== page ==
Even before being skyrocketed to fame by the movie Finding Nemo, the Percula was an aquarium favorite, and one of the most widely-recognized marine fishes in the world. Its brilliant orange and white coloration and seemingly “comic” mode of swimming endears it to all.
Hailing from the Indo-Pacific region (western Pacific and eastern Indian Oceans, including the Great Barrier Reef), this clownfish reaches a length of 3.2 inches in captivity; wild specimens are reported to exceed 4 inches in length, but captive bred animals are generally smaller.
Observations of free living Percula clowns indicate that they usually colonize magnificent sea anemones, Heteractis magnifica. I have not read any research indicating that the various clownfishes seek out host anemones based upon their ability to survive within a particular species (please see Part I), but such would certainly be interesting to investigate. Please note: Maldive Clownfishes are pictured here with a Magnificent Sea Anemone.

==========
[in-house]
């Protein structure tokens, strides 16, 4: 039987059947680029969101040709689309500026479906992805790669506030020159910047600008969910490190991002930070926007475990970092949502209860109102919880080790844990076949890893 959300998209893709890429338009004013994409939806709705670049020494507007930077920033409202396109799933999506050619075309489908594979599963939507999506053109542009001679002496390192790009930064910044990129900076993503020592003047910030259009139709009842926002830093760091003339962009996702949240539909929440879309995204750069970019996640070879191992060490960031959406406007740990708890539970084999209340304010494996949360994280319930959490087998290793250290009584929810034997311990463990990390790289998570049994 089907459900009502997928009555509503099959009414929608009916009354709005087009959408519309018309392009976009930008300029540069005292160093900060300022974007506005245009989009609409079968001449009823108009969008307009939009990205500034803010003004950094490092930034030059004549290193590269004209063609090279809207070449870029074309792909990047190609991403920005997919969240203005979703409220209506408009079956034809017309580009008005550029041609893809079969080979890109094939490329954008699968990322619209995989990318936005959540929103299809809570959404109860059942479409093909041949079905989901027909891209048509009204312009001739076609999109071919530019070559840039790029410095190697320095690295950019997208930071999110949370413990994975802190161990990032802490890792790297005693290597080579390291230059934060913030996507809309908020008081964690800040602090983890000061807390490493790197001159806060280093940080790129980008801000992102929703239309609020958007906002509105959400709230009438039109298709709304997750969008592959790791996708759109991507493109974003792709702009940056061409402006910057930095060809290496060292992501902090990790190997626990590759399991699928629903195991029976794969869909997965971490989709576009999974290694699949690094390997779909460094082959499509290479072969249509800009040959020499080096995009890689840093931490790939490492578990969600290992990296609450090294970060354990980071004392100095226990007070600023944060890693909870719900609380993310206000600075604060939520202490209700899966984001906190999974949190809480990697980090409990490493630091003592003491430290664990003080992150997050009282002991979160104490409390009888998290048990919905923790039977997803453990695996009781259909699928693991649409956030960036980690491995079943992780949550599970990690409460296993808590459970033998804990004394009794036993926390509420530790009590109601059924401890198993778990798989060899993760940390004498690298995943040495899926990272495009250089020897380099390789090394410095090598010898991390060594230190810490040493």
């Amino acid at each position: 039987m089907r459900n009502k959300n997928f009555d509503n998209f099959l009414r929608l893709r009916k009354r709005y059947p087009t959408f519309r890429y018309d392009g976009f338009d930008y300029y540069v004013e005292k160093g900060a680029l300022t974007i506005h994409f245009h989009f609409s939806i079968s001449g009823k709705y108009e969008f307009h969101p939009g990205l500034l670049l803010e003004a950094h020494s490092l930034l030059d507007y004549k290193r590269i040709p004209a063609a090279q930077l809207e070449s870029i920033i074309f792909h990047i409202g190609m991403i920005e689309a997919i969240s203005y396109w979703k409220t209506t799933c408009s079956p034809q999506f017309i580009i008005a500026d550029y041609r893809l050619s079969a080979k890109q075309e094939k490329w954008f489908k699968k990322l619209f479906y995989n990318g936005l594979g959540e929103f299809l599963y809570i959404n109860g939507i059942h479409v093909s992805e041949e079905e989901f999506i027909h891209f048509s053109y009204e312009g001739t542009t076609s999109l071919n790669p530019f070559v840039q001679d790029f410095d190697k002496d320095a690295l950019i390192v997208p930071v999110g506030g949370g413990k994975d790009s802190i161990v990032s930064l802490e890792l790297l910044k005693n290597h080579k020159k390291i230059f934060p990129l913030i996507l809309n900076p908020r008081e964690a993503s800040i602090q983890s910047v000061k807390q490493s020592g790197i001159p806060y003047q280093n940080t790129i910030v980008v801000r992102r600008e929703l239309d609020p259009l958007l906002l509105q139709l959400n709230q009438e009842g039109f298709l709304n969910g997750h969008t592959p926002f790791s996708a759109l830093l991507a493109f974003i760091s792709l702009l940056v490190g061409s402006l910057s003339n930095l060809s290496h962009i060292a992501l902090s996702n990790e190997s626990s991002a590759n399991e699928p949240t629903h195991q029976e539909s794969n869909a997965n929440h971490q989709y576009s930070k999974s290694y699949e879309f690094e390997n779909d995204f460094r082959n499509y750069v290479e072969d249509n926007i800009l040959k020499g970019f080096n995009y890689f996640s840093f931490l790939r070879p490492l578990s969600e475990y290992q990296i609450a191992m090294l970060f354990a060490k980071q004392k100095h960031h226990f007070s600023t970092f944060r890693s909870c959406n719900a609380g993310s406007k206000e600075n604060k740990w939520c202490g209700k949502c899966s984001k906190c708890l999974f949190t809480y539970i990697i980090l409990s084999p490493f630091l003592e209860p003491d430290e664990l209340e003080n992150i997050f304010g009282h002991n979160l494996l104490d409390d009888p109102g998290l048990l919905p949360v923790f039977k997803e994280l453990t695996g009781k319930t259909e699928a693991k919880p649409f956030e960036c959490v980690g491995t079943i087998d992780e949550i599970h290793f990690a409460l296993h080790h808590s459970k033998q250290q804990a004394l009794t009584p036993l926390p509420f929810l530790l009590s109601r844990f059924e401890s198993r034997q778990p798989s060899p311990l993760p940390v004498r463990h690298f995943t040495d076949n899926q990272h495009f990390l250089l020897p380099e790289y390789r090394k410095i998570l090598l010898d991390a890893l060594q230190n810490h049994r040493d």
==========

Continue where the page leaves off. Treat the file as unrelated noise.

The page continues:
Clownfishes in the Aquarium
Like all clownfishes, the Percula is territorial and quite protective of the anemone in which it lives. Generally only one mated pair can be maintained in an aquarium, unless it is very large and well stocked with coral and other sight barriers.
Fortunately, captive bred specimens are readily available. If considering a Percula Clownfish, please be sure to select a captive bred animal.
The Anemone-Clownfish Relationship
Percula clowns do fine in captivity without an anemone in which to live, but not so